PUD tidal power passes first test
Currents in Sound are strong enough to make electricity
PUD officials on Wednesday were on a chartered boat, touting the potential of tidal energy, while nearby oceanographers fished current-measuring devices from the bottom of Puget Sound.
The devices measured tidal currents for 28 days, or two tidal cycles, in Admiralty Inlet and Deception Pass.
Those data will be fed into models intended to show the utility where it could place turbines, how many and how big, deep below the sea.
Preliminary data collected in July and Aug≠ust gathered by a different device that also measures tidal currents suggest Admiralty Inlet could produce more electricity than initially estimated, said Brian Polagye, a research associate with the University of Washington's Department of Mechanical Engineering.
The turbines the PUD wants to use are like underwater windmills fixed to the seabed. Tidal currents turn the turbines, and the natural energy would be converted into electricity. Turbine sizes would vary. Many could be 100 feet tall with their slow-turning blades as big as 66 feet in diameter.
They would be staggered in rows aligned to capture the strongest, most consistent currents.
"Hot spots" where tidal currents run strong are widespread in Admiralty Inlet, something that the PUD did not know when it proposed making the busy waterway the focal point of its foray into tidal power, Polagye said.
"I'd say that the numbers we have been getting are pretty considerable," he said. "It's looking good."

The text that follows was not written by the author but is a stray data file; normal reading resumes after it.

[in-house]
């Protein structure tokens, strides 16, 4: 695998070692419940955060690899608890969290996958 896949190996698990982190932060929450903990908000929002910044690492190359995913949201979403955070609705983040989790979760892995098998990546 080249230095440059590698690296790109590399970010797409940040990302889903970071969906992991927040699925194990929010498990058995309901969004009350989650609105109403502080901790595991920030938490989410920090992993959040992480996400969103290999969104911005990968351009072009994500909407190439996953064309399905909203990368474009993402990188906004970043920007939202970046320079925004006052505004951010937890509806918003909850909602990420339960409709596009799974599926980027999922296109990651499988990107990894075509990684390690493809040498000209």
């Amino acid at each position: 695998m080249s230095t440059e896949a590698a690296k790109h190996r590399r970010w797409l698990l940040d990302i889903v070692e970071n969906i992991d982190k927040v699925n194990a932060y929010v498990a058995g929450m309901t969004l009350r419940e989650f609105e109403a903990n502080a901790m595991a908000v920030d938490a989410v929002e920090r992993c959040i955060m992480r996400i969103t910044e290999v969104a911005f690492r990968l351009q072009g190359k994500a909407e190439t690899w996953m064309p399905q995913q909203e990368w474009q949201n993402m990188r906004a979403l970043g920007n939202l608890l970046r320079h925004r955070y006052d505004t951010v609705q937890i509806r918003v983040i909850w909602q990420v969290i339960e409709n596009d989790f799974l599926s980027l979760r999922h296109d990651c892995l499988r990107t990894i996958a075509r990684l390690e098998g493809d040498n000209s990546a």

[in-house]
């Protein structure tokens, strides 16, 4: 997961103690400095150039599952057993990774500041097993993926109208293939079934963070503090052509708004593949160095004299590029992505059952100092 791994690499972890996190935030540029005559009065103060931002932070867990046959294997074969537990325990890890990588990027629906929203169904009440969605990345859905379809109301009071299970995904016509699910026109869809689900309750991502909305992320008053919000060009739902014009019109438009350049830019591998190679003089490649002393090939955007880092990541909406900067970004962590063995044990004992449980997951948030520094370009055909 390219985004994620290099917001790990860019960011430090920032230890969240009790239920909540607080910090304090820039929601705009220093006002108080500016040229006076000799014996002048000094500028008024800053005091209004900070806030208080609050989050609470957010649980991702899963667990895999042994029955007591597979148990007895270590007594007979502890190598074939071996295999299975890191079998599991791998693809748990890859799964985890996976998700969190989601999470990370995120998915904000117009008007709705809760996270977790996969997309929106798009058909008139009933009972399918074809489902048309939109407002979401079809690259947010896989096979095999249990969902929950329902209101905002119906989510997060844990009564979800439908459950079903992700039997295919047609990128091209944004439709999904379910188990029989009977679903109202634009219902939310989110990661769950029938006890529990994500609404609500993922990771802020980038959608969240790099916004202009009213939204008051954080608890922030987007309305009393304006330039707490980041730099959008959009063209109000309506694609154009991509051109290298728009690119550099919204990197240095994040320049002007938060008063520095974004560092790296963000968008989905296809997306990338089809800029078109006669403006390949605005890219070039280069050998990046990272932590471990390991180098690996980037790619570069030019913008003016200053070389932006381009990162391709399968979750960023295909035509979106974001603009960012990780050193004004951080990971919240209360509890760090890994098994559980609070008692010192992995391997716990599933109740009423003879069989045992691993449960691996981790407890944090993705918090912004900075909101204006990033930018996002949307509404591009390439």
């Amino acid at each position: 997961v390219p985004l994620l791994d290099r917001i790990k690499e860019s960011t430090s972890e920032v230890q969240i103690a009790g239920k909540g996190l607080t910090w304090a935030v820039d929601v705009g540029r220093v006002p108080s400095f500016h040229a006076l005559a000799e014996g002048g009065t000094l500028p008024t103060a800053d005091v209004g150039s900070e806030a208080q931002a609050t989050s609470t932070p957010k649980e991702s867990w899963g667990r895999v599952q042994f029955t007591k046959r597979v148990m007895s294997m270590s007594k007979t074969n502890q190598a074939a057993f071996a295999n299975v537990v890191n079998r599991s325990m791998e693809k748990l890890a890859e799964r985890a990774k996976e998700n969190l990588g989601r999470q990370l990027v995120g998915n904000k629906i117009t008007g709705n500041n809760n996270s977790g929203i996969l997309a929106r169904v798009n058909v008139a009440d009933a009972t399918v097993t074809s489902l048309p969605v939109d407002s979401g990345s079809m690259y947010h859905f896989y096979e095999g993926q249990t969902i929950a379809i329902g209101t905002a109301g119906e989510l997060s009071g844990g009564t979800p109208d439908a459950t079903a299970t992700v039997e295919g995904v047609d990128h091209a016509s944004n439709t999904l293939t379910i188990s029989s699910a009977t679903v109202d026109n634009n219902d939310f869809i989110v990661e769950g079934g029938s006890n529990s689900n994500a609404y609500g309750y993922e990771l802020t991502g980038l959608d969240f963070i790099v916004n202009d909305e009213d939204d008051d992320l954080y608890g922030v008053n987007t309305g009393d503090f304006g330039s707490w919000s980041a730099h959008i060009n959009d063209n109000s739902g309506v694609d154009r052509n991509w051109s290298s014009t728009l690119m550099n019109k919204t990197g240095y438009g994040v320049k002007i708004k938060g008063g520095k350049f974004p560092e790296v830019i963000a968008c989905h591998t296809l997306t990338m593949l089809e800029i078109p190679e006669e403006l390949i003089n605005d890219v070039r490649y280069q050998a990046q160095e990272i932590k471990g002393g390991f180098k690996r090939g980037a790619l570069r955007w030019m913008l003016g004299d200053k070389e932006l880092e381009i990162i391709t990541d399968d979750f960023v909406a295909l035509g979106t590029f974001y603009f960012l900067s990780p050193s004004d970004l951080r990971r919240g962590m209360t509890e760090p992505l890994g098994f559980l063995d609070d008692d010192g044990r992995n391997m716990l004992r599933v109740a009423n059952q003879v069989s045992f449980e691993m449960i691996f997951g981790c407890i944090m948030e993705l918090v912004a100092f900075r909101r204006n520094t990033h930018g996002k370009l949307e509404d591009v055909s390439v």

In filings with federal regulators, the PUD estimated it could generate 100 megawatts of electricity at seven locations in Puget Sound, enough for 60,000 homes, or about every house and apartment in Mukilteo, Everett and Marysville. That initial assessment suggested Admiralty Inlet could produce 75 megawatts of electricity, more than the potential identified at the other six sites together.
"We're very encouraged by the results we're seeing, in that there could be more potential in Admiralty Inlet than we anticipated," said Neil Neroutsos, a utility spokesman.
Tidal current speeds are measured using an acoustic Doppler current profiling device, a type of sonar, to measure current speeds, said Jeff Cox, president and senior oceanographer at Evans-Hamilton Inc., a consultant hired by the PUD to measure tidal currents.
The speed of the water is obtained by measuring how noise bounces off bits of plankton and other microscopic material suspended in the water column, he said.
Getting the device to surface on Wednesday turned out to be a tricky operation. Several times Cox's crew failed to get it released from the bottom of Puget Sound, about 250 feet below where ocean-going cargo ships were cruising past.
"There it is, right there," Cox said. "The orange ball."
The PUD is in the beginning stages of a three-year study into whether tidal power is feasible in Puget Sound.
The utility is launching studies on the environmental impacts of tidal power and which kind of tidal turbines would be best for Puget Sound. It's the biggest proposal of its kind in the U.S.
Area tribes and environmental groups have been watching closely. They worry about the effect on endangered chinook, orcas and other marine wildlife.
In addition to Admiralty Inlet and Deception Pass, the PUD's study sites are Spieden and San Juan channels in the San Juan Islands, Guemes Channel near Anacortes, Agate Passage near Bainbridge Island and Rich Passage near Bremerton.
Reporter Lukas Velush: 425-339-3449 or email@example.com.
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